5. Going Shopping When Hungry
Going grocery shopping on an empty stomach is like being a lion running into a pack of slow goats. All that food makes you hungrier, and although you refrain from opening up a shrink wrapped package of steak and eating it raw, you make purchases with your stomach, not your head. If you have a long ride home, you end up buying junk food that you can open in the car and munch on the car–so much for your diet, and your food budget.
6. Being the Barter Sap
Bartering is a new take on an old way of friends helping friends. You scratch my back and I’ll scratch yours, and we all save some cash. Sometimes these agreements end up one sided, and pretty soon you’ve adopted a full grown adult. While cleaning the nasty grout from her shower tiles, you remind yourself that she did promise to help paint your kitchen or babysit your kids. It’s not going to happen–friends (or even relatives) like that will just tap you for more. Barter baiters just promise a fair exchange to get you to do stuff. Being a nice person, you won’t complain–and they count on that as they can smell as sap from a mile off.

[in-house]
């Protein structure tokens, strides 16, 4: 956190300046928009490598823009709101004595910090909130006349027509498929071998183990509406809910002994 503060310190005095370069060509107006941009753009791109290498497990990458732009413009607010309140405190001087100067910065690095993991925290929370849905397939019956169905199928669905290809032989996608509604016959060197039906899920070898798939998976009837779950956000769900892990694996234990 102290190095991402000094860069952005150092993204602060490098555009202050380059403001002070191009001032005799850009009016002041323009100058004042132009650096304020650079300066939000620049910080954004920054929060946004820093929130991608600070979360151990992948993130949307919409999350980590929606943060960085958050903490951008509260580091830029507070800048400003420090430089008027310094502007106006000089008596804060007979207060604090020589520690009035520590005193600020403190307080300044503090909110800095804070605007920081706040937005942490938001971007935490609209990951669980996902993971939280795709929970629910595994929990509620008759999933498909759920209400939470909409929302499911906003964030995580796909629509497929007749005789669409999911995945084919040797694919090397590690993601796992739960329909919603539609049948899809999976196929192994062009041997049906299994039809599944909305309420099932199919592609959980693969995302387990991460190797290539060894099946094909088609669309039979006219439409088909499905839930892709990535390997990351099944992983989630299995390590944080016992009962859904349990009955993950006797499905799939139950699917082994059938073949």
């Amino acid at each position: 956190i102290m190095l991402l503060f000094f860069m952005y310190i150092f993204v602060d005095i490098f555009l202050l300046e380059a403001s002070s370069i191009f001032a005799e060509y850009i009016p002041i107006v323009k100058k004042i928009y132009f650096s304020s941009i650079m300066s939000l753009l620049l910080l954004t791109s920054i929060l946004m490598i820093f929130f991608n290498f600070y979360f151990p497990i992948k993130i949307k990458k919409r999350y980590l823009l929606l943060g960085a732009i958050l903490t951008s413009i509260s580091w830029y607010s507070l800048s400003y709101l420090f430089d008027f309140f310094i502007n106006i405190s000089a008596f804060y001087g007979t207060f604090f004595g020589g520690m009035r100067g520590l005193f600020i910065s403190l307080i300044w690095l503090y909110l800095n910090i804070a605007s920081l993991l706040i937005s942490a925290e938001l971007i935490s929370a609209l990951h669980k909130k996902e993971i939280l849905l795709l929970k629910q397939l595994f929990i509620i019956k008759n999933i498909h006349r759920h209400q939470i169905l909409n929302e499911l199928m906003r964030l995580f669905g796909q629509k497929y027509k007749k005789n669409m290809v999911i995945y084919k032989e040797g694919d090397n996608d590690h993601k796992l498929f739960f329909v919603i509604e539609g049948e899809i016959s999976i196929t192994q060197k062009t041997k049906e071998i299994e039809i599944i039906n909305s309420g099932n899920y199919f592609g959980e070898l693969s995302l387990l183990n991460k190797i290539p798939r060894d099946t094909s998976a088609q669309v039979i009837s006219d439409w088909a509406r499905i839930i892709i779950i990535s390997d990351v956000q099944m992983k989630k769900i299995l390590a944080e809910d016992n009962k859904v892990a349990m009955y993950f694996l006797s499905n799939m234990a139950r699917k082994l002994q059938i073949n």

7. Keeping Up Appearances
Going to expensive networking events when your business has hit the skids is not the way to put more money in your pocket. It seems like a great idea, but once at the event you just end up feeling envious of all of the success that surrounds you (whether they are faking it like you or not). The same goes for not letting friends in on your plight, in hopes that since they are rolling in it, they will help you find a job. You imagine that it will save money in the long run by investing in your future by keeping up your country club membership when you’re facing eviction.
8. Two Can Live as Cheaply as One?